Californians carried the nation's fourth highest state and local tax burden in 2011, the Tax Foundation says in a new report, largely because its personal incomes are markedly lower than those of other high-tax states.
The Washington-based Tax Foundation annually calculates state and local tax burdens as a percentage of personal incomes and California has traditionally been in the top tier. But the data are always several years old and 2011 was the last year before a temporary, voter-approved increase in sales and personal income taxes went into effect. Therefore, the 2012 rankings a year from now could push California higher.
For 2011, the Tax Foundation calculated that California's tax burden was 11.4 percent of its average per capita income of $45,354, or $5,136. New York was the highest at 12.6 percent, followed by New Jersey at 12.3 percent and Connecticut at 11.9 percent. Wyoming residents had the lowest tax burden, 6.9 percent, and the national average was 9.8 percent.
One reason for California's high rank was that while its per capita tax burden was, indeed, relatively high, its per capita personal income was only slightly above the national average of $42,473, while other high-tax states also had markedly higher incomes.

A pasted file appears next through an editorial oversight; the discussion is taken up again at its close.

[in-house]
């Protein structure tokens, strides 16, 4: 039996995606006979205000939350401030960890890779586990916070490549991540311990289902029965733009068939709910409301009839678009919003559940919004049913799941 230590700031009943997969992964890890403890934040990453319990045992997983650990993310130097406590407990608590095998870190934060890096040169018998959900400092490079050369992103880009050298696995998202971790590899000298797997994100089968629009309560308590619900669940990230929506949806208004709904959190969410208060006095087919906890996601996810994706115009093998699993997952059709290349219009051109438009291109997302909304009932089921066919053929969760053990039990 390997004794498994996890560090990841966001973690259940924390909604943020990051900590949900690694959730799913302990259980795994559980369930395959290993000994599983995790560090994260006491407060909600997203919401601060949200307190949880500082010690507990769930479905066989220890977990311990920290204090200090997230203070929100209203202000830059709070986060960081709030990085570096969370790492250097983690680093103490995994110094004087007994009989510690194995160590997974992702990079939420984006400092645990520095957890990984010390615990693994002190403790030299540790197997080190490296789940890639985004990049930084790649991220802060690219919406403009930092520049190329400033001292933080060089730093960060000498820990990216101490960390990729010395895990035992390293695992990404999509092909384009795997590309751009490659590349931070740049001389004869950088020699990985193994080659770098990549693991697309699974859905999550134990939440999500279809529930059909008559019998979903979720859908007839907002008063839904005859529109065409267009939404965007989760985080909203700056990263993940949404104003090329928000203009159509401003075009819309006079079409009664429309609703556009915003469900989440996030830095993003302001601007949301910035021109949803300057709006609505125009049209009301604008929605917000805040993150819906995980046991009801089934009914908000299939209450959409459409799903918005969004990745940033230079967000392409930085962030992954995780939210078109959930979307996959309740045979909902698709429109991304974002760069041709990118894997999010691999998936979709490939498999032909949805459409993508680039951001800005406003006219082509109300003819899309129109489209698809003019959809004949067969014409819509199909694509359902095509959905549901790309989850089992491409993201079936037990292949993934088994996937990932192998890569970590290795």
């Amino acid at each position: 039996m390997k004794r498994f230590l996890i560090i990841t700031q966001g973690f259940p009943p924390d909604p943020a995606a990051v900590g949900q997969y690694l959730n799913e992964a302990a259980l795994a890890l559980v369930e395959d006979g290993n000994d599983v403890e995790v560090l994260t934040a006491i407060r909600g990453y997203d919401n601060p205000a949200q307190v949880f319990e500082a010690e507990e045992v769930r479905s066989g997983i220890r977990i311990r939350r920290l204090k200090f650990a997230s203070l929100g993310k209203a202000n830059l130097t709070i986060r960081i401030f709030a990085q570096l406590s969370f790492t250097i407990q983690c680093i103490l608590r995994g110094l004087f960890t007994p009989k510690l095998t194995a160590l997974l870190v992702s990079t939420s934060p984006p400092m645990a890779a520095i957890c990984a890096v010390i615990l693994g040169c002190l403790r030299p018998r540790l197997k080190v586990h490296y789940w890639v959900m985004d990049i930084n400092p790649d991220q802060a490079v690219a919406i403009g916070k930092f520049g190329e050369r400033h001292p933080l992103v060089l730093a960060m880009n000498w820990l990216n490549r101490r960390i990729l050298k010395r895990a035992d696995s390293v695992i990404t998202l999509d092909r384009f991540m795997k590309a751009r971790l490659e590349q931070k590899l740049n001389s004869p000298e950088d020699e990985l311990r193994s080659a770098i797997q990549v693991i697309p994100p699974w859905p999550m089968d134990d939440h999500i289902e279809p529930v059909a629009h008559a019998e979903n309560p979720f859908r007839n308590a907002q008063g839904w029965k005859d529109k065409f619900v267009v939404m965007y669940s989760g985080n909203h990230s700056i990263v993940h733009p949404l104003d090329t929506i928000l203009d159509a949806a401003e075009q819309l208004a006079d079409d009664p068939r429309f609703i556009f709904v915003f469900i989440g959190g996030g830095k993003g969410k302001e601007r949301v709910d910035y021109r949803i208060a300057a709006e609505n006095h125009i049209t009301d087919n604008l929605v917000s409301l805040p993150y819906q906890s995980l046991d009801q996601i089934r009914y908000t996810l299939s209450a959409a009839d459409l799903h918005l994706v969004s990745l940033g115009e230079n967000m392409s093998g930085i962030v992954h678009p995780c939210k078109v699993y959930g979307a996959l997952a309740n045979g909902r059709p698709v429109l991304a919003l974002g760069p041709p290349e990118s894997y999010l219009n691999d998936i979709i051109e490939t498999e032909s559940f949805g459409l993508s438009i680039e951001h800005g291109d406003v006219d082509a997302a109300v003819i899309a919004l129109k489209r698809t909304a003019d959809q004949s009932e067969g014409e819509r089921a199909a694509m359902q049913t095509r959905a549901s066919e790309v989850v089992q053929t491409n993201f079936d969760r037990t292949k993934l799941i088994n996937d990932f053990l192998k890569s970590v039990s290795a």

Connecticut had the highest per capita income at $60,287 while California's was 15th highest. Texas, with which California is often compared, had the nation's fourth lowest tax burden of 7.5 percent of personal income which, at $41,269 per capita, was 23rd highest.
New York, New Jersey and Connecticut have occupied the top three places for a number of years. California was fourth in 2010 and fifth in 2009.
The state's 2011 tax burden of 11.4 percent was slightly lower than 2010's percentage but has been fairly consistent for decades, ranging from a high of 12 percent in 1977 to a low of 10.4 percent in 2005.
In 2012, voters approved a fractional increase in the state sales tax and a sharp boost income taxes on the state's highest-income families, raising about $6 billion more a year temporarily to balance the state's budget.
With Californians' personal income totaling about $1.7 trillion a year and state and local taxes approximating $200 billion, that would add perhaps a third of a percentage point to the overall burden. And it means California could challenge Connecticut for third place — especially if a spate of recent local sales tax increases continues.
PHOTO: Yolanda Odell of Sacramento dances to get the attention of last minute tax filers on the corner of Truxel Road and W. El Camino Ave. for Liberty Tax Service in 2011. The Sacramento Bee/Renee C. Byer